I hope that no one responds with the childishly ad hominem attack that amounts to: "Who died and made you justice dictator?" Such a statement is, of course, self-refuting.

Duke Prof

Anonymous said...

Steven Horwitz - good to have you back - a voice of reason is always welcome - dangerous in a rabid mob.

Steven Horwitz said...

Ralph,

I don't think it's a systematic failure. I think there are problems of the sort you believe might be systematic. I'll give you a few thoughts, although I think I've posted these before, but perhaps not all at once.

1. I am a tenure skeptic. I understand its value but I am very well aware of its costs. I think the academy needs to take a serious look at those costs and benefits and see whether there aren't alternatives. For a good discussion of the issue, and from a left-wing college administrator, go here.

2. A problem on my own campus is the proliferation of majors and programs. I would like to see academia ask whether or not, and especially at small schools like mine that cannot afford the opportunity cost, the various "studies" can't be reintegrated into the older disciplines. I think this makes administrative sense and might well help address concerns about sub-standard scholarship. At larger schools, I'm more willing to allow for trans-disciplinary indulgences, but tenure and review committees need to be extra vigilant.

3. Faculty who violate faculty handbooks should face consequences for doing so, especially when said violations involve their treatment of students.

4. I would like to see more graduate programs pay more attention to helping PhD students learn how to teach, and to teach the skills associated with liberal education in particular: writing, speaking, research, crit thinking, and critical reading.

5. I would like to see research schools take teaching more seriously when it comes to tenure and other reviews. When teaching undergraduates is the least valuable thing you do, in the eyes of tenure/review committees, it's not surprising that you'll do a crappy job and not care much about your students.

6. I am vehemently opposed to treating political views as another "diversity" category. However, I would like to see more explicit recognition of the value to students' critical thinking skills and their broader education of being exposed to a variety of views, and not just a variety of left-wing views. I'd like to see this happen with more faculty being willing to have students read the *best work of people the faculty disagree with* rather than critiques of said work. Notice that if we pay more attention to teaching in training and reward processes, it becomes easier to make this argument because one-sided teaching is bad teaching, and students know it.

7. I also vehemently oppose expanding government control or oversight over higher ed, and not just because I opposed such expansions of government on principle pretty much everywhere. More specifically (sarcasm on), the federal (not to mention state/local) governments have done such a great job running our primary and secondary public school systems, not to mention Social Security and the War in Iraq, why not let them do the universities too? (sarcasm off)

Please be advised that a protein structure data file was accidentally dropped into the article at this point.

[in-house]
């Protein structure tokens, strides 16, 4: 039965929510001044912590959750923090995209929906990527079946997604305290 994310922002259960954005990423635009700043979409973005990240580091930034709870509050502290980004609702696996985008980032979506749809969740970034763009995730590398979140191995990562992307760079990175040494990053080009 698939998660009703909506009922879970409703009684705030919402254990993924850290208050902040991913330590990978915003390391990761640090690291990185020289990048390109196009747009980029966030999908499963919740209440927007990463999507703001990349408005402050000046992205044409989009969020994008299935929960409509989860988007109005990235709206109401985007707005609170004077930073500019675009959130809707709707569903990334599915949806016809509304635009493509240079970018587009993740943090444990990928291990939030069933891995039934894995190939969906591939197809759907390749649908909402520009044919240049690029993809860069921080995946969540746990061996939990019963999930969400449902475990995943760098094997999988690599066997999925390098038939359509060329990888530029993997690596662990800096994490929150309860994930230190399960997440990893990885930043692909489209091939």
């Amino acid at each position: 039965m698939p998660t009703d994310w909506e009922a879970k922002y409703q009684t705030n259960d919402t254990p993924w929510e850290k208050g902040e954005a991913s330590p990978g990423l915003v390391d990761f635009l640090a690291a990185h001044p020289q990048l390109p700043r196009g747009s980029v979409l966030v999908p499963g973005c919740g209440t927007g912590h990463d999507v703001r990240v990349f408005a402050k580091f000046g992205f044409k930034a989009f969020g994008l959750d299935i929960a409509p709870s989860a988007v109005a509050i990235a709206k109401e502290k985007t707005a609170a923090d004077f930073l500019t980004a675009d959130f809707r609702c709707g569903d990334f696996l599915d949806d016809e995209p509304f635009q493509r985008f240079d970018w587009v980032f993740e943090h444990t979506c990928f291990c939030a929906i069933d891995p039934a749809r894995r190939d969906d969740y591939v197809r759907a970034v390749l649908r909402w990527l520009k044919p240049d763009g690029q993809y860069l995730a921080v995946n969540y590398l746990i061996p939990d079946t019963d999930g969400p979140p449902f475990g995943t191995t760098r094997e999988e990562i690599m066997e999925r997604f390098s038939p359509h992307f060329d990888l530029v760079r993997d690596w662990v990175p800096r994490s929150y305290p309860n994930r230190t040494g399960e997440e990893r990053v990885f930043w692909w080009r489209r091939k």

There's a few ideas.

Anonymous said...

#26... Sweet. This book should go to No. 1. This is information every parent should have, IMHO.

Congrats, KC.

duke 76, you are a putz. When I want to be "challenged" by a floating Mayan penis, I'll look up the G88 publication.

-RD

KC Johnson said...

To the 11.18:

I wasn't aware that either Columbia or NYU had openings at the senior level in my field in recent years. Perhaps you could direct me to the announcement?

Re the claim that the Coop has in stock book by "lots" of Group members, I asked for verified proof only because the claim itself is so odd. Having spent some time in the Coop, it's not a particularly large bookstore for non-textbook items (basically one floor). To the extent that most Group members have published anything, they're hard-cover books from university presses--of which the Coop has on its shelves relatively few.

Finally, as to the item of "obsessed": I'd say that someone allegedly wandering around bookstores in Harvard Square asking if they have in stock copies of my book is an expert on obsession.

Debrah said...

TO 8:59AM--

Oh, do yourself a favor and drop the drama queen role.

You're not good at it.

Besides, you have a history of rising up for the 88 when things get too real.

You have even tried to assign things to me that I never even posted. Then, when you were illuminated for all to see, you took an 88 avenue we know so well, and sported the victim role.

This is it in a nutshell:

No one dislikes you. Most of us have more experience with the world of academia than you can possibly bring to this forum.

Your occasional condescension....and lack of a strong position against people like the Gritty Duke Gang....makes you much less effective than you otherwise could be.